In summation, your life, liberty, reputation, happiness, property, and relationships will all be in peril if you do not reach an agreement or convince a judge that the accuser’s claim lacks merit. Avoid forfeiting this opportunity by hiring a Philadelphia PFA defense lawyer at Shuttleworth Law ASAP!
A PFA Order Can Create Future Problems
Although a permanent PFA order is not the same thing as a criminal conviction, it can be as serious as a criminal conviction in some cases. Below, we have outlined some very real consequences of a PFA:
A Record of Your Past
The Pennsylvania State Police maintain a record of PFA orders, meaning that your record could show up on a background check for protection orders, resulting in difficulty obtaining employment, housing, or educational opportunities for years to come.
Loss of Rights
Additionally, it gives the court the authority over you to force you to relinquish firearms, stay away from your accuser, and even move out of the house if you share a residence. Thus, the consequences of a PFA can be extremely severe, impacting the lives of both parties and ruining relationships forever.
Criminal Charges and Penalties
In matters where the allegations are false, the PFA Order gives the alleged victim leverage to seek criminal charges for contempt against you. Criminal contempt can land you in jail for up to 5 months and 29 days.
While the Commonwealth does not have a single specific domestic violence crime on the books, prosecutors can pursue enhanced criminal charges and penalties for domestic violence and abuse.
For orders and sentence enhancements, 23 Pa.C.S. § 6102 defines domestic abuse as “one or more of the following acts between family or household members, sexual or intimate partners or persons who share biological parenthood:”
- Attempting to cause or intentionally, knowingly, or recklessly causing bodily injury, serious bodily injury, rape, involuntary deviate sexual intercourse, sexual assault, statutory sexual assault, aggravated indecent assault, indecent assault, or incest
- Placing another in reasonable fear of imminent serious bodily injury.
- The infliction of false imprisonment
- Physically or sexually abusing minor children
Domestic violence charges carry stiff penalties. Stalking, child abuse, and sexual assault crimes can result in prison terms of five, seven, or even ten years or more. Do not leave your fate in the hands of aggressive prosecutors.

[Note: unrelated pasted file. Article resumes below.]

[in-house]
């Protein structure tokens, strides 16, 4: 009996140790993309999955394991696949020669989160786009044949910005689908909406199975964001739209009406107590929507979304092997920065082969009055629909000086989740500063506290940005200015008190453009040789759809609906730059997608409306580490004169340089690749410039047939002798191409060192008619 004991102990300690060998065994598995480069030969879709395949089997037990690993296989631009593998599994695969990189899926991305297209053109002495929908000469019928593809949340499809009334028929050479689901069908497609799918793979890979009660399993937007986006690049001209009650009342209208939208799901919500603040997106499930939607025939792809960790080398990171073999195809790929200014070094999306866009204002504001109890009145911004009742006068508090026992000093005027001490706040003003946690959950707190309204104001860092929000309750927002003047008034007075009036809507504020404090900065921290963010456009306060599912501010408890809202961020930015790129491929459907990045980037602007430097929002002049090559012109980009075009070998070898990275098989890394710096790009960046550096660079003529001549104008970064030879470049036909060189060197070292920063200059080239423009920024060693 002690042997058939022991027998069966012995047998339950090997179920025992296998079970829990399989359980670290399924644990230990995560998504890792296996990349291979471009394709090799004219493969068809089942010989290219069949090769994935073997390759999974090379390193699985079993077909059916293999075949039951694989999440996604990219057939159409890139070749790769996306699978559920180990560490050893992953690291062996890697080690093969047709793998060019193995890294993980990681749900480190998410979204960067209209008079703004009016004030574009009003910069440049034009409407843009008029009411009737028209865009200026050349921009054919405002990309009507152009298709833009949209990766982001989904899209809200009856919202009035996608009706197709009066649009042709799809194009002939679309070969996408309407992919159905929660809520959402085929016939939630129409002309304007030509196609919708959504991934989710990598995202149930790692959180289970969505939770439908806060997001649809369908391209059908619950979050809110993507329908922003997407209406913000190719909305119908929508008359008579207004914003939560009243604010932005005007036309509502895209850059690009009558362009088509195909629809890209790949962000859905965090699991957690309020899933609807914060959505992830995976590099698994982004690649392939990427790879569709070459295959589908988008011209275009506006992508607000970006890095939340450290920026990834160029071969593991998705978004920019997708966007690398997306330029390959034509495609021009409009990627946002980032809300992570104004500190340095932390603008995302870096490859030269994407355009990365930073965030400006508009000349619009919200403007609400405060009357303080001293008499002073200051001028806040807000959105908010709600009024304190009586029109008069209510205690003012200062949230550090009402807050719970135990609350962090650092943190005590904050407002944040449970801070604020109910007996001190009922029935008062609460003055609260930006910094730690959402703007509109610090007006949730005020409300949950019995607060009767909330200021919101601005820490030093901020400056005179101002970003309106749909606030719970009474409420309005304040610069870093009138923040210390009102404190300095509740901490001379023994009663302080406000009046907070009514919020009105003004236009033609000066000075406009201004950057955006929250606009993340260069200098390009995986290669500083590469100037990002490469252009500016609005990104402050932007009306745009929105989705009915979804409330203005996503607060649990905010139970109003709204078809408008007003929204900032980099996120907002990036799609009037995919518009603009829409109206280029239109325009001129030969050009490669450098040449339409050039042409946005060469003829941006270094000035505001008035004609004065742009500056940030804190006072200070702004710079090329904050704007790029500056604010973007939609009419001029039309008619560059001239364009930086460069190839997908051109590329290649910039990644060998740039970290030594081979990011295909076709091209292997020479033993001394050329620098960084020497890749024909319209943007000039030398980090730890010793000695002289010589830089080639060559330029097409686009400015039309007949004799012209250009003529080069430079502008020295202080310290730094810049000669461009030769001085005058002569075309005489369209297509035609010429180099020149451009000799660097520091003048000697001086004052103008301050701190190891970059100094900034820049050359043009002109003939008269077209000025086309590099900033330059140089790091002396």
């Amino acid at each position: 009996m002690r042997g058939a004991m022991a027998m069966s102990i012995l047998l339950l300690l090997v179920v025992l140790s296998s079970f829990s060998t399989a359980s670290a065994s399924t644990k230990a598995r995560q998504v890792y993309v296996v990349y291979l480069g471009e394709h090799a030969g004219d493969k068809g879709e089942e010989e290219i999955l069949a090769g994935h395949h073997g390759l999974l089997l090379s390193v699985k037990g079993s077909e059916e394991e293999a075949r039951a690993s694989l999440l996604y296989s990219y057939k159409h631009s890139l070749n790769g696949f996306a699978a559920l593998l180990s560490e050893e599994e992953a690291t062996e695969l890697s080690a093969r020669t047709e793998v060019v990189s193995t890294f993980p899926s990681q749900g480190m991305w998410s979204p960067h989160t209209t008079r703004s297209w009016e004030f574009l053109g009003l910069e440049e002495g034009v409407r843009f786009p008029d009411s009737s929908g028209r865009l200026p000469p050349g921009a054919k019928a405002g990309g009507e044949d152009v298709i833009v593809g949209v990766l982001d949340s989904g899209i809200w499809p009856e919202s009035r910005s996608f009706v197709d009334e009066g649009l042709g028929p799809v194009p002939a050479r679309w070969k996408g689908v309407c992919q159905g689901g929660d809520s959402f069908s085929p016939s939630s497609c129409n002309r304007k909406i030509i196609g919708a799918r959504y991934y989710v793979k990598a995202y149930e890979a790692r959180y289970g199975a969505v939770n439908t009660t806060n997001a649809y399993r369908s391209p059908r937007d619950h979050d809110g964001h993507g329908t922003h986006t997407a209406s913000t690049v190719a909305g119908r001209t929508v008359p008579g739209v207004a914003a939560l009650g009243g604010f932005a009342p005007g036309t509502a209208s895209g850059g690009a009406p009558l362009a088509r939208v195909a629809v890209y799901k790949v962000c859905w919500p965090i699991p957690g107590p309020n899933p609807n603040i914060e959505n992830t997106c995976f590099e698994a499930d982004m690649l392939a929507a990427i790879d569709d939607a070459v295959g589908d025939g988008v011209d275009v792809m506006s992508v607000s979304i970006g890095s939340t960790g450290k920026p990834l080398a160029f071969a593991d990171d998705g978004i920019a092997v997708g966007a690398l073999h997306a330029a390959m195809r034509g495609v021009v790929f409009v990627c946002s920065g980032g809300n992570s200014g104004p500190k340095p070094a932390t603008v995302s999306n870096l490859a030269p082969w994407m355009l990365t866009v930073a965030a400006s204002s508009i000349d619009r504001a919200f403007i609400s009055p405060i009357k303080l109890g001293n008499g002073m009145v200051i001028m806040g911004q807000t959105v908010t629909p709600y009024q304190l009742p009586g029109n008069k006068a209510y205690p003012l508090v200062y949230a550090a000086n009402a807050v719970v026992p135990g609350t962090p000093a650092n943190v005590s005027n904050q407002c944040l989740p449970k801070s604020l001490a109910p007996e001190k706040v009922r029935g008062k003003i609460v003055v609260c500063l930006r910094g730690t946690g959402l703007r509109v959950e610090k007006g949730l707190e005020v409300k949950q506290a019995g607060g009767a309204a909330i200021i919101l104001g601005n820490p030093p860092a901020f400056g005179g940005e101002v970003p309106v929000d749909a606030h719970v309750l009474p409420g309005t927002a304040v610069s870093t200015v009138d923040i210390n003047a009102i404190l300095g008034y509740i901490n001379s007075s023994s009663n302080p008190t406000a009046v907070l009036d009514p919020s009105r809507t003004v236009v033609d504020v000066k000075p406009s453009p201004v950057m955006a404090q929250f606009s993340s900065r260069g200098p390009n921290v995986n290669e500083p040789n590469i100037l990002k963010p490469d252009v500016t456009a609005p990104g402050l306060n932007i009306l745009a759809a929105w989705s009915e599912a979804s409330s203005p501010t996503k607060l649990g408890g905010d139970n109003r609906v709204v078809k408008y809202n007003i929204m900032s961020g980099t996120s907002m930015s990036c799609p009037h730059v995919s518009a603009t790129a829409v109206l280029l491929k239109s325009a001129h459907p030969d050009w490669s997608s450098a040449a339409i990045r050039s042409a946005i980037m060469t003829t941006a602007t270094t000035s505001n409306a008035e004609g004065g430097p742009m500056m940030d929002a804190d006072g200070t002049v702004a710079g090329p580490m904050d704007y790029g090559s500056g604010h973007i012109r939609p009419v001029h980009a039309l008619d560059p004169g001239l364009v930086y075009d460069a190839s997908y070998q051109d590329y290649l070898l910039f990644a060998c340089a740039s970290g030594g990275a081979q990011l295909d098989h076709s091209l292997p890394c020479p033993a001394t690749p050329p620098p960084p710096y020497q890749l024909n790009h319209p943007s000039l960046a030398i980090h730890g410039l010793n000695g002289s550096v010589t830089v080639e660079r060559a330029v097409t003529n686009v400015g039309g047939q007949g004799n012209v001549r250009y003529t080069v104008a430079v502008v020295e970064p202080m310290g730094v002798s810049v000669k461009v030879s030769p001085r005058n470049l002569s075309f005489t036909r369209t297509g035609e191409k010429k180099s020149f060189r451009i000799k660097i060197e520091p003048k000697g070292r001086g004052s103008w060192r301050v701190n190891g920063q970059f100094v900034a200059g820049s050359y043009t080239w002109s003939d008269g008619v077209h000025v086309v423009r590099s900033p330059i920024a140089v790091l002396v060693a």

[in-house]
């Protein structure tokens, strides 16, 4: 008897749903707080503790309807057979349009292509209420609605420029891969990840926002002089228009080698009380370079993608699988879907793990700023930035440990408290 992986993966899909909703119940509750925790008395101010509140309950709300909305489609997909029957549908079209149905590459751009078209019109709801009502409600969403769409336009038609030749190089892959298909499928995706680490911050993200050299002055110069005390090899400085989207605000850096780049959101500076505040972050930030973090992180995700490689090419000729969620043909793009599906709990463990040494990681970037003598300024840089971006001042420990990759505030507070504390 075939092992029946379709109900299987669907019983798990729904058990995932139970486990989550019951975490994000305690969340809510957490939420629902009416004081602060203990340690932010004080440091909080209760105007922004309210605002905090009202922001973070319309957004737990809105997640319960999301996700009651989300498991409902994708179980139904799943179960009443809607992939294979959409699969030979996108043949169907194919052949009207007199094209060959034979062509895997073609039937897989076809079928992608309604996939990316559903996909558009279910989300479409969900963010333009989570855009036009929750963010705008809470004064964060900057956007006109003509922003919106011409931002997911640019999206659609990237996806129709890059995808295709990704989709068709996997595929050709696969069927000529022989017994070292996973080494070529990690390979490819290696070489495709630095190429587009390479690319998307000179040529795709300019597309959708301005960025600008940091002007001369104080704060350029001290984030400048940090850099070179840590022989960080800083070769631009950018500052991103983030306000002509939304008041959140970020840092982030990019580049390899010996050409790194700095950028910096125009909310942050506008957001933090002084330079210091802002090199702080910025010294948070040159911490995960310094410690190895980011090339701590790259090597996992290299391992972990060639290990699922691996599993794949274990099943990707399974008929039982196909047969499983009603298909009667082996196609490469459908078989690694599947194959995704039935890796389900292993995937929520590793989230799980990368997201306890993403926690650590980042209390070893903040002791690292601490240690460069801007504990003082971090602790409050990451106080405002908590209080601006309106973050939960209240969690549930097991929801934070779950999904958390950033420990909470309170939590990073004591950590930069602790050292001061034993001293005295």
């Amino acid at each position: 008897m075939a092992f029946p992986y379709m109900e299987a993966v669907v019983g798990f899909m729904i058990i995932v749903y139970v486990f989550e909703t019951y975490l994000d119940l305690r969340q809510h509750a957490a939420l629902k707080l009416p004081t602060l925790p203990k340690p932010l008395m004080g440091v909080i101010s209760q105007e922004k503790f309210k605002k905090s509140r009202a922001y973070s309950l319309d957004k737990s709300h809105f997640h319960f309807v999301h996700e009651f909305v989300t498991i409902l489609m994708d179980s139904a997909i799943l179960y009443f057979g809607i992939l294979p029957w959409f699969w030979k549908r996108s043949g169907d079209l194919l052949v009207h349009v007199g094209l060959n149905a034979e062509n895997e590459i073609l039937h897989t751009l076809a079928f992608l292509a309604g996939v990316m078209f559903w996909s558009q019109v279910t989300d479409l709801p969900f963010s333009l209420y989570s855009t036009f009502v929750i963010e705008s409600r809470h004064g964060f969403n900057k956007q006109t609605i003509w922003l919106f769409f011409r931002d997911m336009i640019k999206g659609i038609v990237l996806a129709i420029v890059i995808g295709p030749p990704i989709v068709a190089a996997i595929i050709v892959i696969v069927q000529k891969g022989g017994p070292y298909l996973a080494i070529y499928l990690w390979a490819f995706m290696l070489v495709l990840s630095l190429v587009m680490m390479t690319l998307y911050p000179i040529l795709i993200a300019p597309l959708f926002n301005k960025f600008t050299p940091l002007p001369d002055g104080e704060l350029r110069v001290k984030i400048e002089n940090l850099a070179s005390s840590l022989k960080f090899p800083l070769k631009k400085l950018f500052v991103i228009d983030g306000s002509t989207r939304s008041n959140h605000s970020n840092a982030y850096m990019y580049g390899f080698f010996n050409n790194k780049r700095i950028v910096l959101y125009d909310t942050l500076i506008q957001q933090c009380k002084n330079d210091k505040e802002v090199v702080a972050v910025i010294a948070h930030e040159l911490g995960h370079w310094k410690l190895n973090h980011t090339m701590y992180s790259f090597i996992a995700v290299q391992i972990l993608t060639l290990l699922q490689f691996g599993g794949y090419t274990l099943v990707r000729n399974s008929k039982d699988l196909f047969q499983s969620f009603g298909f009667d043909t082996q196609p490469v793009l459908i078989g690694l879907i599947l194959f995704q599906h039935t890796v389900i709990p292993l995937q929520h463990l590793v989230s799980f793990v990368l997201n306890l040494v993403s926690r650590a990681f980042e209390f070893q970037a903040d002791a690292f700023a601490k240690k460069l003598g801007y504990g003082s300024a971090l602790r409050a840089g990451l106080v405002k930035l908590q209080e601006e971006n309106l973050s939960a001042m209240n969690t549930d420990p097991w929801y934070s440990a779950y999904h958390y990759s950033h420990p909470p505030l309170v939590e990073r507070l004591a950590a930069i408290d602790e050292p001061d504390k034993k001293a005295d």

Schedule Your Free Case Evaluation Now
Retain a skilled and experienced Philadelphia PFA defense lawyer at Shuttleworth Law now. Brad V. Shuttleworth, Esq. will get you the outcome you deserve. Call (215) 774-1371 or message us via this contact form.
You Can Defend Against a PFA Order in Pennsylvania
When facing a PFA order, you will have to attend a court hearing to decide upon whether or not the PFA will be finalized and what the terms of the order will be if it is finalized.
There are several ways a person may defend against a PFA order they are facing, including:
- Presenting evidence
- Making proper arguments
- Following court procedure
Essentially, it is your shot to put a stop to your accuser’s efforts. However, even if the judge still issues one, your statements will still be considered by the presiding judge and may affect the final outcome of the matter. Judges will always consider all input from a defendant at a hearing, so it is important to make use of this opportunity.
Tips for Dealing with a PFA While Waiting for Legal Representation
Courts often err on the side of caution when handling potential domestic violence and abuse victims. The burden of proof is lower than the criminal standard. Unfortunately, a PFA is also open to potential abuse, especially in high-tension divorce and custody cases.
PFAs are tactile weapons, particularly when created under false or exaggerated pretenses. Innocent parties should always fight back with the help of a Philadelphia PFA defense lawyer.
As you consider your options for legal representation, Shuttleworth Law offers these five tips for navigating the challenges in the meantime:
Tip 1. Keep Your Cool
An alleged victim can file for a temporary PFA at police stations or any court location. They fill out a form, highlight the abuse, and the temporary PFA Order is signed by a judge. Then, the order takes effect as soon as it is served on the subject, sometimes even on the same day.
Heed this warning: The worst move is to ignore it or to confront or communicate with the party who lodged it. Once served, you are barred from any form of contact with the alleged victim.
Tip 2. Know That Your Story Will Be Told Soon
A temporary PFA remains in effect only until a more formal hearing before a judge can be scheduled. This court proceeding can involve witnesses, evidence, testimony, and cross-examinations. As the subject of the PFA, you should retain an experienced Philadelphia PFA defense lawyer.